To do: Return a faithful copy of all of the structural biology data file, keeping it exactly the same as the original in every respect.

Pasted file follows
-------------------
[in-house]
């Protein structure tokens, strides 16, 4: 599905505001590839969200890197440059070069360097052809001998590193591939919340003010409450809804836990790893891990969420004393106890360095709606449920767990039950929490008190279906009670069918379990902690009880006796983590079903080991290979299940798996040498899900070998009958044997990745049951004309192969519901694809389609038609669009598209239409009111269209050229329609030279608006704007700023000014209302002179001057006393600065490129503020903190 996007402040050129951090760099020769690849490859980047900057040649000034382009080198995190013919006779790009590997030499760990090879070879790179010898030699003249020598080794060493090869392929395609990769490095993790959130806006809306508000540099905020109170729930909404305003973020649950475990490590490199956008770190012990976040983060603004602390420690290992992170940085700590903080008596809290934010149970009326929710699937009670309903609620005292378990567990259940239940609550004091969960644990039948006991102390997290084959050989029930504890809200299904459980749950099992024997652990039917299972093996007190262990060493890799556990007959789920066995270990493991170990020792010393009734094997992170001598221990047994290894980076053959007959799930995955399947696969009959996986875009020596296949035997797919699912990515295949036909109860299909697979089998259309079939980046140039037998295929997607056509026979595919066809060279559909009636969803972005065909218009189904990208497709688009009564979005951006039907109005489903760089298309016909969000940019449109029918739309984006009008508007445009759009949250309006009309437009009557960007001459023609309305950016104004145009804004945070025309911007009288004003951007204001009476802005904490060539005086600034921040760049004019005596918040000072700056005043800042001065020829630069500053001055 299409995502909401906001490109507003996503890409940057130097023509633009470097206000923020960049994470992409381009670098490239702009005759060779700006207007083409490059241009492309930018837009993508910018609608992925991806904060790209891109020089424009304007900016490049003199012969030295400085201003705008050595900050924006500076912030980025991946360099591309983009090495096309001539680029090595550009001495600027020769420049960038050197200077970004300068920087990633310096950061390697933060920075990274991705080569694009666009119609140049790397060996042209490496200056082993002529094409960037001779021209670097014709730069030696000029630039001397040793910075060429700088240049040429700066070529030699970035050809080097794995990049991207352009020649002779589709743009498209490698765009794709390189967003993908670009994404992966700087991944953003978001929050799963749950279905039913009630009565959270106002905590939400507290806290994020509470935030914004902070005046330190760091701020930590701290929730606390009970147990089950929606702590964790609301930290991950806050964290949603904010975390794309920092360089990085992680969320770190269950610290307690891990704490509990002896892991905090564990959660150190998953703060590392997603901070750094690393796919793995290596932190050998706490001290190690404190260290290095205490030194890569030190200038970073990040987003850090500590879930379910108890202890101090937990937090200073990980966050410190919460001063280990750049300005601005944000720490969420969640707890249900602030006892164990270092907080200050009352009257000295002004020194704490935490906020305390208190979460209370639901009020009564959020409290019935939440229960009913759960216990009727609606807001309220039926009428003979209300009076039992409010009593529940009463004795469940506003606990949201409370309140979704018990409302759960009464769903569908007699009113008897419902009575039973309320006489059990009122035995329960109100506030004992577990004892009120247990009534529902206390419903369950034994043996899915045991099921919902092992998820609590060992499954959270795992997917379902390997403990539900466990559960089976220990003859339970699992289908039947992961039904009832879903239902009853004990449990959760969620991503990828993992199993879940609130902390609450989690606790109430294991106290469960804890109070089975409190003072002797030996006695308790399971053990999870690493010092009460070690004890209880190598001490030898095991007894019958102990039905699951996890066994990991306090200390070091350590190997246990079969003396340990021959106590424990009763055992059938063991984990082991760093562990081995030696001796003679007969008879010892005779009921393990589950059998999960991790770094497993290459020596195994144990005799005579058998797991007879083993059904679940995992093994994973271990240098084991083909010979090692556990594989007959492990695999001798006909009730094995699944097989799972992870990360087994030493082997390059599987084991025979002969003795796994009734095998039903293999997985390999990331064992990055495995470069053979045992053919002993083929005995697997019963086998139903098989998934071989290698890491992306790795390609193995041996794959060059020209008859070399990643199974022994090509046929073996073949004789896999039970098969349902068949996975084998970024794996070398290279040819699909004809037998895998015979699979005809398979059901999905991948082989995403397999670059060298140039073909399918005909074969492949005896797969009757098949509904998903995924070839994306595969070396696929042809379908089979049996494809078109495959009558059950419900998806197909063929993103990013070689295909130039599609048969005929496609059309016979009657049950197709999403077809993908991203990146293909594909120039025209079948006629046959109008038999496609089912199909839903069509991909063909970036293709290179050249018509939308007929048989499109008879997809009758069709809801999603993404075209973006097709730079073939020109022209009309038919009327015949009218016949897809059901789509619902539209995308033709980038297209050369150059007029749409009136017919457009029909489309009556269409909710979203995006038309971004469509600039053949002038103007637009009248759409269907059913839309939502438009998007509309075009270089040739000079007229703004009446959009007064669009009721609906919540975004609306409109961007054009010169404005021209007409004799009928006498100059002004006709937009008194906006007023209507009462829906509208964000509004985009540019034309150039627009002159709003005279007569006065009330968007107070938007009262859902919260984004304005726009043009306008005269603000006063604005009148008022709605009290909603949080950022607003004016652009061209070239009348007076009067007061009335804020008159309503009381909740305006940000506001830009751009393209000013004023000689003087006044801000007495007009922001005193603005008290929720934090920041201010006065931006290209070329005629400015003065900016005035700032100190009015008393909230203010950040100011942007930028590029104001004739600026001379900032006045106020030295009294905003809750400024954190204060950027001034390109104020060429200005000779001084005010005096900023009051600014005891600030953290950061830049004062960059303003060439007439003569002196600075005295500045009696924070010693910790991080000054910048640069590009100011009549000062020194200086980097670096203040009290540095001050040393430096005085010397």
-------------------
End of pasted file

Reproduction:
[in-house]
């Protein structure tokens, strides 16, 4: 599905505001590839969200890197440059070069360097052809001998590193591939919340003010409450809804836990790893891990969420004393106890360095709606449920767990039950929490008190279906009670069918379990902690009880006796983590079903080991290979299940798996040498899900070998009958044997990745049951004309192969519901694809389609038609669009598209239409009111269209050229329609030279608006704007700023000014209302002179001057006393600065490129503020903190 996007402040050129951090760099020769690849490859980047900057040649000034382009080198995190013919006779790009590997030499760990090879070879790179010898030699003249020598080794060493090869392929395609990769490095993790959130806006809306508000540099905020109170729930909404305003973020649950475990490590490199956008770190012990976040983060603004602390420690290992992170940085700590903080008596809290934010149970009326929710699937009670309903609620005292378990567990259940239940609550004091969960644990039948006991102390997290084959050989029930504890809200299904459980749950099992024997652990039917299972093996007190262990060493890799556990007959789920066995270990493991170990020792010393009734094997992170001598221990047994290894980076053959007959799930995955399947696969009959996986875009020596296949035997797919699912990515295949036909109860299909697979089998259309079939980046140039037998295929997607056509026979595919066809060279559909009636969803972005065909218009189904990208497709688009009564979005951006039907109005489903760089298309016909969000940019449109029918739309984006009008508007445009759009949250309006009309437009009557960007001459023609309305950016104004145009804004945070025309911007009288004003951007204001009476802005904490060539005086600034921040760049004019005596918040000072700056005043800042001065020829630069500053001055 299409995502909401906001490109507003996503890409940057130097023509633009470097206000923020960049994470992409381009670098490239702009005759060779700006207007083409490059241009492309930018837009993508910018609608992925991806904060790209891109020089424009304007900016490049003199012969030295400085201003705008050595900050924006500076912030980025991946360099591309983009090495096309001539680029090595550009001495600027020769420049960038050197200077970004300068920087990633310096950061390697933060920075990274991705080569694009666009119609140049790397060996042209490496200056082993002529094409960037001779021209670097014709730069030696000029630039001397040793910075060429700088240049040429700066070529030699970035050809080097794995990049991207352009020649002779589709743009498209490698765009794709390189967003993908670009994404992966700087991944953003978001929050799963749950279905039913009630009565959270106002905590939400507290806290994020509470935030914004902070005046330190760091701020930590701290929730606390009970147990089950929606702590964790609301930290991950806050964290949603904010975390794309920092360089990085992680969320770190269950610290307690891990704490509990002896892991905090564990959660150190998953703060590392997603901070750094690393796919793995290596932190050998706490001290190690404190260290290095205490030194890569030190200038970073990040987003850090500590879930379910108890202890101090937990937090200073990980966050410190919460001063280990750049300005601005944000720490969420969640707890249900602030006892164990270092907080200050009352009257000295002004020194704490935490906020305390208190979460209370639901009020009564959020409290019935939440229960009913759960216990009727609606807001309220039926009428003979209300009076039992409010009593529940009463004795469940506003606990949201409370309140979704018990409302759960009464769903569908007699009113008897419902009575039973309320006489059990009122035995329960109100506030004992577990004892009120247990009534529902206390419903369950034994043996899915045991099921919902092992998820609590060992499954959270795992997917379902390997403990539900466990559960089976220990003859339970699992289908039947992961039904009832879903239902009853004990449990959760969620991503990828993992199993879940609130902390609450989690606790109430294991106290469960804890109070089975409190003072002797030996006695308790399971053990999870690493010092009460070690004890209880190598001490030898095991007894019958102990039905699951996890066994990991306090200390070091350590190997246990079969003396340990021959106590424990009763055992059938063991984990082991760093562990081995030696001796003679007969008879010892005779009921393990589950059998999960991790770094497993290459020596195994144990005799005579058998797991007879083993059904679940995992093994994973271990240098084991083909010979090692556990594989007959492990695999001798006909009730094995699944097989799972992870990360087994030493082997390059599987084991025979002969003795796994009734095998039903293999997985390999990331064992990055495995470069053979045992053919002993083929005995697997019963086998139903098989998934071989290698890491992306790795390609193995041996794959060059020209008859070399990643199974022994090509046929073996073949004789896999039970098969349902068949996975084998970024794996070398290279040819699909004809037998895998015979699979005809398979059901999905991948082989995403397999670059060298140039073909399918005909074969492949005896797969009757098949509904998903995924070839994306595969070396696929042809379908089979049996494809078109495959009558059950419900998806197909063929993103990013070689295909130039599609048969005929496609059309016979009657049950197709999403077809993908991203990146293909594909120039025209079948006629046959109008038999496609089912199909839903069509991909063909970036293709290179050249018509939308007929048989499109008879997809009758069709809801999603993404075209973006097709730079073939020109022209009309038919009327015949009218016949897809059901789509619902539209995308033709980038297209050369150059007029749409009136017919457009029909489309009556269409909710979203995006038309971004469509600039053949002038103007637009009248759409269907059913839309939502438009998007509309075009270089040739000079007229703004009446959009007064669009009721609906919540975004609306409109961007054009010169404005021209007409004799009928006498100059002004006709937009008194906006007023209507009462829906509208964000509004985009540019034309150039627009002159709003005279007569006065009330968007107070938007009262859902919260984004304005726009043009306008005269603000006063604005009148008022709605009290909603949080950022607003004016652009061209070239009348007076009067007061009335804020008159309503009381909740305006940000506001830009751009393209000013004023000689003087006044801000007495007009922001005193603005008290929720934090920041201010006065931006290209070329005629400015003065900016005035700032100190009015008393909230203010950040100011942007930028590029104001004739600026001379900032006045106020030295009294905003809750400024954190204060950027001034390109104020060429200005000779001084005010005096900023009051600014005891600030953290950061830049004062960059303003060439007439003569002196600075005295500045009696924070010693910790991080000054910048640069590009100011009549000062020194200086980097670096203040009290540095001050040393430096005085010397």